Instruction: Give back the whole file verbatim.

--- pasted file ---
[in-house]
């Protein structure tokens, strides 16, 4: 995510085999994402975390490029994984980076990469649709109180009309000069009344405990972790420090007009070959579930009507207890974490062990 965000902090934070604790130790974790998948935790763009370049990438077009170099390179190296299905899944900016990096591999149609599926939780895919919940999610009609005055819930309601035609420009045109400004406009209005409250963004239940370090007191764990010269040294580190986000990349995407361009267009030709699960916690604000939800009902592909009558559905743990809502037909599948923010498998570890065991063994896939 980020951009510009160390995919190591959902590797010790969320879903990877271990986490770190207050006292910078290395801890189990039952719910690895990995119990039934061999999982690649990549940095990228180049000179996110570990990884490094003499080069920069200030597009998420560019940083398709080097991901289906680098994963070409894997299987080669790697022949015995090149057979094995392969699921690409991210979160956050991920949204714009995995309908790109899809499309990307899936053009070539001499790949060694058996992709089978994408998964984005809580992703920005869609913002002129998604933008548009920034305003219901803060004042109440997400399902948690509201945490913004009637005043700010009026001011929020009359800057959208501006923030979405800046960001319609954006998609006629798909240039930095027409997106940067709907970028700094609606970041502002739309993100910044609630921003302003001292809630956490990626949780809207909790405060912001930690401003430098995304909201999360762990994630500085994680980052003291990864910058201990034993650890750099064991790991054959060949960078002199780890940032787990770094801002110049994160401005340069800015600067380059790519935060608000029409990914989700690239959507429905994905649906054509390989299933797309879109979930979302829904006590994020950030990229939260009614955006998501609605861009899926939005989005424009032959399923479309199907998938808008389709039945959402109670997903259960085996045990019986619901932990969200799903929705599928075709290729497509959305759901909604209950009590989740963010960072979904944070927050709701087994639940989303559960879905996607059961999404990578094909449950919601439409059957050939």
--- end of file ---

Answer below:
[in-house]
């Protein structure tokens, strides 16, 4: 995510085999994402975390490029994984980076990469649709109180009309000069009344405990972790420090007009070959579930009507207890974490062990 965000902090934070604790130790974790998948935790763009370049990438077009170099390179190296299905899944900016990096591999149609599926939780895919919940999610009609005055819930309601035609420009045109400004406009209005409250963004239940370090007191764990010269040294580190986000990349995407361009267009030709699960916690604000939800009902592909009558559905743990809502037909599948923010498998570890065991063994896939 980020951009510009160390995919190591959902590797010790969320879903990877271990986490770190207050006292910078290395801890189990039952719910690895990995119990039934061999999982690649990549940095990228180049000179996110570990990884490094003499080069920069200030597009998420560019940083398709080097991901289906680098994963070409894997299987080669790697022949015995090149057979094995392969699921690409991210979160956050991920949204714009995995309908790109899809499309990307899936053009070539001499790949060694058996992709089978994408998964984005809580992703920005869609913002002129998604933008548009920034305003219901803060004042109440997400399902948690509201945490913004009637005043700010009026001011929020009359800057959208501006923030979405800046960001319609954006998609006629798909240039930095027409997106940067709907970028700094609606970041502002739309993100910044609630921003302003001292809630956490990626949780809207909790405060912001930690401003430098995304909201999360762990994630500085994680980052003291990864910058201990034993650890750099064991790991054959060949960078002199780890940032787990770094801002110049994160401005340069800015600067380059790519935060608000029409990914989700690239959507429905994905649906054509390989299933797309879109979930979302829904006590994020950030990229939260009614955006998501609605861009899926939005989005424009032959399923479309199907998938808008389709039945959402109670997903259960085996045990019986619901932990969200799903929705599928075709290729497509959305759901909604209950009590989740963010960072979904944070927050709701087994639940989303559960879905996607059961999404990578094909449950919601439409059957050939």